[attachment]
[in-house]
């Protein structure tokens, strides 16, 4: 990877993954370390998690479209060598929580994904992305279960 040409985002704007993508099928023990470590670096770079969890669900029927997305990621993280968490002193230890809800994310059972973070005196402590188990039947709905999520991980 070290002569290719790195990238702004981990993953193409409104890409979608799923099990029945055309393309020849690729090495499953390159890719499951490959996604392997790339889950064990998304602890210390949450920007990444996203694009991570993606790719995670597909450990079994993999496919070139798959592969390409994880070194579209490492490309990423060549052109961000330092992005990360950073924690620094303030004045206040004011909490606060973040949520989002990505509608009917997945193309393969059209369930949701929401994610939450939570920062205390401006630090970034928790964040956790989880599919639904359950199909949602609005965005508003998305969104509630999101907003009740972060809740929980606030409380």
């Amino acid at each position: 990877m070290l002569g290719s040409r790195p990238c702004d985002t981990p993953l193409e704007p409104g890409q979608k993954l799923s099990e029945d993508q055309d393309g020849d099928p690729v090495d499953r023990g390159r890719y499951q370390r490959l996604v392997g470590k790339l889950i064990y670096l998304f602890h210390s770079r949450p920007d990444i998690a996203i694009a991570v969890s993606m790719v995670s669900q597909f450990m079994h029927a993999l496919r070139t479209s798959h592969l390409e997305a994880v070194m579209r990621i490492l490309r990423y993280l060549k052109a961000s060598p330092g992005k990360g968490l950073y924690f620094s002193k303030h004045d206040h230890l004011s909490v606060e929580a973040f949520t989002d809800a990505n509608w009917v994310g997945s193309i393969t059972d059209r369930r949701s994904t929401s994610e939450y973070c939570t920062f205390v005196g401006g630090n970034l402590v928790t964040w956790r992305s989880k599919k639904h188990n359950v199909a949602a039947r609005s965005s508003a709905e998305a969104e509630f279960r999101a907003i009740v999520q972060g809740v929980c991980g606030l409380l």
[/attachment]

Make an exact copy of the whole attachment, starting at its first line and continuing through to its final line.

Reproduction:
[in-house]
């Protein structure tokens, strides 16, 4: 990877993954370390998690479209060598929580994904992305279960 040409985002704007993508099928023990470590670096770079969890669900029927997305990621993280968490002193230890809800994310059972973070005196402590188990039947709905999520991980 070290002569290719790195990238702004981990993953193409409104890409979608799923099990029945055309393309020849690729090495499953390159890719499951490959996604392997790339889950064990998304602890210390949450920007990444996203694009991570993606790719995670597909450990079994993999496919070139798959592969390409994880070194579209490492490309990423060549052109961000330092992005990360950073924690620094303030004045206040004011909490606060973040949520989002990505509608009917997945193309393969059209369930949701929401994610939450939570920062205390401006630090970034928790964040956790989880599919639904359950199909949602609005965005508003998305969104509630999101907003009740972060809740929980606030409380």
């Amino acid at each position: 990877m070290l002569g290719s040409r790195p990238c702004d985002t981990p993953l193409e704007p409104g890409q979608k993954l799923s099990e029945d993508q055309d393309g020849d099928p690729v090495d499953r023990g390159r890719y499951q370390r490959l996604v392997g470590k790339l889950i064990y670096l998304f602890h210390s770079r949450p920007d990444i998690a996203i694009a991570v969890s993606m790719v995670s669900q597909f450990m079994h029927a993999l496919r070139t479209s798959h592969l390409e997305a994880v070194m579209r990621i490492l490309r990423y993280l060549k052109a961000s060598p330092g992005k990360g968490l950073y924690f620094s002193k303030h004045d206040h230890l004011s909490v606060e929580a973040f949520t989002d809800a990505n509608w009917v994310g997945s193309i393969t059972d059209r369930r949701s994904t929401s994610e939450y973070c939570t920062f205390v005196g401006g630090n970034l402590v928790t964040w956790r992305s989880k599919k639904h188990n359950v199909a949602a039947r609005s965005s508003a709905e998305a969104e509630f279960r999101a907003i009740v999520q972060g809740v929980c991980g606030l409380l």